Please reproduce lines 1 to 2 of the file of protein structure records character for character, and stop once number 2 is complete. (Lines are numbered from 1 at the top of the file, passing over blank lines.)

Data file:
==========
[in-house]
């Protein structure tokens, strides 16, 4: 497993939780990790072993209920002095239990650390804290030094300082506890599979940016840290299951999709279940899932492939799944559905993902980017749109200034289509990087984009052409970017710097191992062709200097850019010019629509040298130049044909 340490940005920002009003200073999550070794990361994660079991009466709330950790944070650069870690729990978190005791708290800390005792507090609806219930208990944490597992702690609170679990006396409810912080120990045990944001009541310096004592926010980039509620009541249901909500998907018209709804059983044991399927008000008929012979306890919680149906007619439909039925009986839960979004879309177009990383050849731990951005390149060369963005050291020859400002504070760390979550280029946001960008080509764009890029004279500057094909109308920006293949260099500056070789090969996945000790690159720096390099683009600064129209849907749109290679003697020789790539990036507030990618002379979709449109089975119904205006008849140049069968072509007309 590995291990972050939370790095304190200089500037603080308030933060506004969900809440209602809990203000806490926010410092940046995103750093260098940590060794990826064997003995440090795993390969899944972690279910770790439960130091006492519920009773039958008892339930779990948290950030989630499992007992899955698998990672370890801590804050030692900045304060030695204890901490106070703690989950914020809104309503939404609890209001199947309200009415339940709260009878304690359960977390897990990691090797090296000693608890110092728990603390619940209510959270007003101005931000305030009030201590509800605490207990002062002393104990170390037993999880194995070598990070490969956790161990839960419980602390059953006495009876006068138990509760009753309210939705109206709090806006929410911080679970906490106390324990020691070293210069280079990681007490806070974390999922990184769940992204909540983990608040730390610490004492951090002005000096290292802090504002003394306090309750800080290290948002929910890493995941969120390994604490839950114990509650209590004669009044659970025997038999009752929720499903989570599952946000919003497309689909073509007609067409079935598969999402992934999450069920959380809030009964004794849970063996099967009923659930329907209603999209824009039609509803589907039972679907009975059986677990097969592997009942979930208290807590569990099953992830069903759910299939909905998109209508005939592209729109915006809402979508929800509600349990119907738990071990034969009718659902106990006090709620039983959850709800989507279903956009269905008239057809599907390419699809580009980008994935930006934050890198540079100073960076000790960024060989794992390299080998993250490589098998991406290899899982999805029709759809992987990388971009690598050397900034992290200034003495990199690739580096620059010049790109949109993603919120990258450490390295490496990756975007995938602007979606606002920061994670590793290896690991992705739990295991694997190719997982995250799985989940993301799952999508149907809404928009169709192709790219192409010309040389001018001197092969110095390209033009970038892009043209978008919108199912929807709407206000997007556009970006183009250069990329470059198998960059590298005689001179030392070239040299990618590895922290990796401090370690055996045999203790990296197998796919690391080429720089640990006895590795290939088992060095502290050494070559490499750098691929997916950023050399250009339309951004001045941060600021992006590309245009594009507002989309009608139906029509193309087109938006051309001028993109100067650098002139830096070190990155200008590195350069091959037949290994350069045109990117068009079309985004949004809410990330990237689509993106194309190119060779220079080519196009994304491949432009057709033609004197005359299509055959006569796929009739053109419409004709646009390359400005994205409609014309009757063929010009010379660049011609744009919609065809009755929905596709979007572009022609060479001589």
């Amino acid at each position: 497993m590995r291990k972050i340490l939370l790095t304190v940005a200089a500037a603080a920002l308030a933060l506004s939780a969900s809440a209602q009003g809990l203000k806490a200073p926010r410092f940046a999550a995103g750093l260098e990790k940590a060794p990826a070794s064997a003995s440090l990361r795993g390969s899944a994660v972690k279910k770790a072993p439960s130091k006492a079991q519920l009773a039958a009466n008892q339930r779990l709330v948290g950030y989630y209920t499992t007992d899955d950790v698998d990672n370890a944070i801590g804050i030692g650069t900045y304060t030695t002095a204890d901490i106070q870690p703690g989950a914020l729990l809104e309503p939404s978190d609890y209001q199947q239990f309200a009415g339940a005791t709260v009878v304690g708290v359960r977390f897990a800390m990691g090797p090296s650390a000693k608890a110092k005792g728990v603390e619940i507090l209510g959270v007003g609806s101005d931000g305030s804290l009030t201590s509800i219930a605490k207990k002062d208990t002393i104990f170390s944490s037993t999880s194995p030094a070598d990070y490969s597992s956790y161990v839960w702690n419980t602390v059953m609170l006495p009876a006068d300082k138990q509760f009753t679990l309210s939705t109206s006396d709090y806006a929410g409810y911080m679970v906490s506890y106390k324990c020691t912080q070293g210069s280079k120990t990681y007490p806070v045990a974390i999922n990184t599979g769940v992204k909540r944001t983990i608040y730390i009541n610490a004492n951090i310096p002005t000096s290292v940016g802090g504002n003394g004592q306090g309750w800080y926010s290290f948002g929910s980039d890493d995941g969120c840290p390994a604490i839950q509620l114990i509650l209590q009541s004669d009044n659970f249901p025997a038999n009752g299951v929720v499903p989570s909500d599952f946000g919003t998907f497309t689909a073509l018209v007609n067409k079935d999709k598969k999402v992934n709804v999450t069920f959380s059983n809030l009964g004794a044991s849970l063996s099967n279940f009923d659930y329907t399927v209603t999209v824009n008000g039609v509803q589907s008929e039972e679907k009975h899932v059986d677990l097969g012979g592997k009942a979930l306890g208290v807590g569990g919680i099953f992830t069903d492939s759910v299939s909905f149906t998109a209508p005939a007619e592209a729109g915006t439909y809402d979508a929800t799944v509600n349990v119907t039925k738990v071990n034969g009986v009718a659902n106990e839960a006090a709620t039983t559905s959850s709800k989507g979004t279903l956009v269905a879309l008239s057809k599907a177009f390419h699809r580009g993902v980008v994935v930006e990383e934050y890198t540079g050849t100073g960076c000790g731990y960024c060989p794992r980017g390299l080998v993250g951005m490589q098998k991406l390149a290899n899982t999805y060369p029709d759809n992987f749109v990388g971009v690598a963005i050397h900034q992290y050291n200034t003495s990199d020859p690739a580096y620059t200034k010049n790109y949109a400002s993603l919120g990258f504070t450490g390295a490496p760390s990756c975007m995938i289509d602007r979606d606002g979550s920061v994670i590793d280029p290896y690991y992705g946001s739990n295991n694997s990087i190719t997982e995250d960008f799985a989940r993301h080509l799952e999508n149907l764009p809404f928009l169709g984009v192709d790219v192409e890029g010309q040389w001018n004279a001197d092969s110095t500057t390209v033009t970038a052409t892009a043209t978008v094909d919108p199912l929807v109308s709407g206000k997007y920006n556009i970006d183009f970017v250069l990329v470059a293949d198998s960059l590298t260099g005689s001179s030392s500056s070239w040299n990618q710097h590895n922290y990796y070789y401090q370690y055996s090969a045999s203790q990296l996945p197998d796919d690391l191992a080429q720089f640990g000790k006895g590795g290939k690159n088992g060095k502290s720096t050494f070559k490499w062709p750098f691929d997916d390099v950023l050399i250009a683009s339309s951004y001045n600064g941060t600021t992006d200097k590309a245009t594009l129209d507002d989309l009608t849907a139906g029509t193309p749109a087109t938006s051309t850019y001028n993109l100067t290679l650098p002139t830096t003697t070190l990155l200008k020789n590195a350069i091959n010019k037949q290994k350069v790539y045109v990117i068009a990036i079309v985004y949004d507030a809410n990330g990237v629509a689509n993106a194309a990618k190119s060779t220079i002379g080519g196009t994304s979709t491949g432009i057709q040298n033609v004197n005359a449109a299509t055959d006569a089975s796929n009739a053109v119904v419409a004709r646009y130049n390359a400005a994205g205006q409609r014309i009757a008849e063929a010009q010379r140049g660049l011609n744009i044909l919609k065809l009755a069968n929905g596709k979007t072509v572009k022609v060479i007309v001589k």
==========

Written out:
[in-house]
């Protein structure tokens, strides 16, 4: 497993939780990790072993209920002095239990650390804290030094300082506890599979940016840290299951999709279940899932492939799944559905993902980017749109200034289509990087984009052409970017710097191992062709200097850019010019629509040298130049044909 340490940005920002009003200073999550070794990361994660079991009466709330950790944070650069870690729990978190005791708290800390005792507090609806219930208990944490597992702690609170679990006396409810912080120990045990944001009541310096004592926010980039509620009541249901909500998907018209709804059983044991399927008000008929012979306890919680149906007619439909039925009986839960979004879309177009990383050849731990951005390149060369963005050291020859400002504070760390979550280029946001960008080509764009890029004279500057094909109308920006293949260099500056070789090969996945000790690159720096390099683009600064129209849907749109290679003697020789790539990036507030990618002379979709449109089975119904205006008849140049069968072509007309 590995291990972050939370790095304190200089500037603080308030933060506004969900809440209602809990203000806490926010410092940046995103750093260098940590060794990826064997003995440090795993390969899944972690279910770790439960130091006492519920009773039958008892339930779990948290950030989630499992007992899955698998990672370890801590804050030692900045304060030695204890901490106070703690989950914020809104309503939404609890209001199947309200009415339940709260009878304690359960977390897990990691090797090296000693608890110092728990603390619940209510959270007003101005931000305030009030201590509800605490207990002062002393104990170390037993999880194995070598990070490969956790161990839960419980602390059953006495009876006068138990509760009753309210939705109206709090806006929410911080679970906490106390324990020691070293210069280079990681007490806070974390999922990184769940992204909540983990608040730390610490004492951090002005000096290292802090504002003394306090309750800080290290948002929910890493995941969120390994604490839950114990509650209590004669009044659970025997038999009752929720499903989570599952946000919003497309689909073509007609067409079935598969999402992934999450069920959380809030009964004794849970063996099967009923659930329907209603999209824009039609509803589907039972679907009975059986677990097969592997009942979930208290807590569990099953992830069903759910299939909905998109209508005939592209729109915006809402979508929800509600349990119907738990071990034969009718659902106990006090709620039983959850709800989507279903956009269905008239057809599907390419699809580009980008994935930006934050890198540079100073960076000790960024060989794992390299080998993250490589098998991406290899899982999805029709759809992987990388971009690598050397900034992290200034003495990199690739580096620059010049790109949109993603919120990258450490390295490496990756975007995938602007979606606002920061994670590793290896690991992705739990295991694997190719997982995250799985989940993301799952999508149907809404928009169709192709790219192409010309040389001018001197092969110095390209033009970038892009043209978008919108199912929807709407206000997007556009970006183009250069990329470059198998960059590298005689001179030392070239040299990618590895922290990796401090370690055996045999203790990296197998796919690391080429720089640990006895590795290939088992060095502290050494070559490499750098691929997916950023050399250009339309951004001045941060600021992006590309245009594009507002989309009608139906029509193309087109938006051309001028993109100067650098002139830096070190990155200008590195350069091959037949290994350069045109990117068009079309985004949004809410990330990237689509993106194309190119060779220079080519196009994304491949432009057709033609004197005359299509055959006569796929009739053109419409004709646009390359400005994205409609014309009757063929010009010379660049011609744009919609065809009755929905596709979007572009022609060479001589």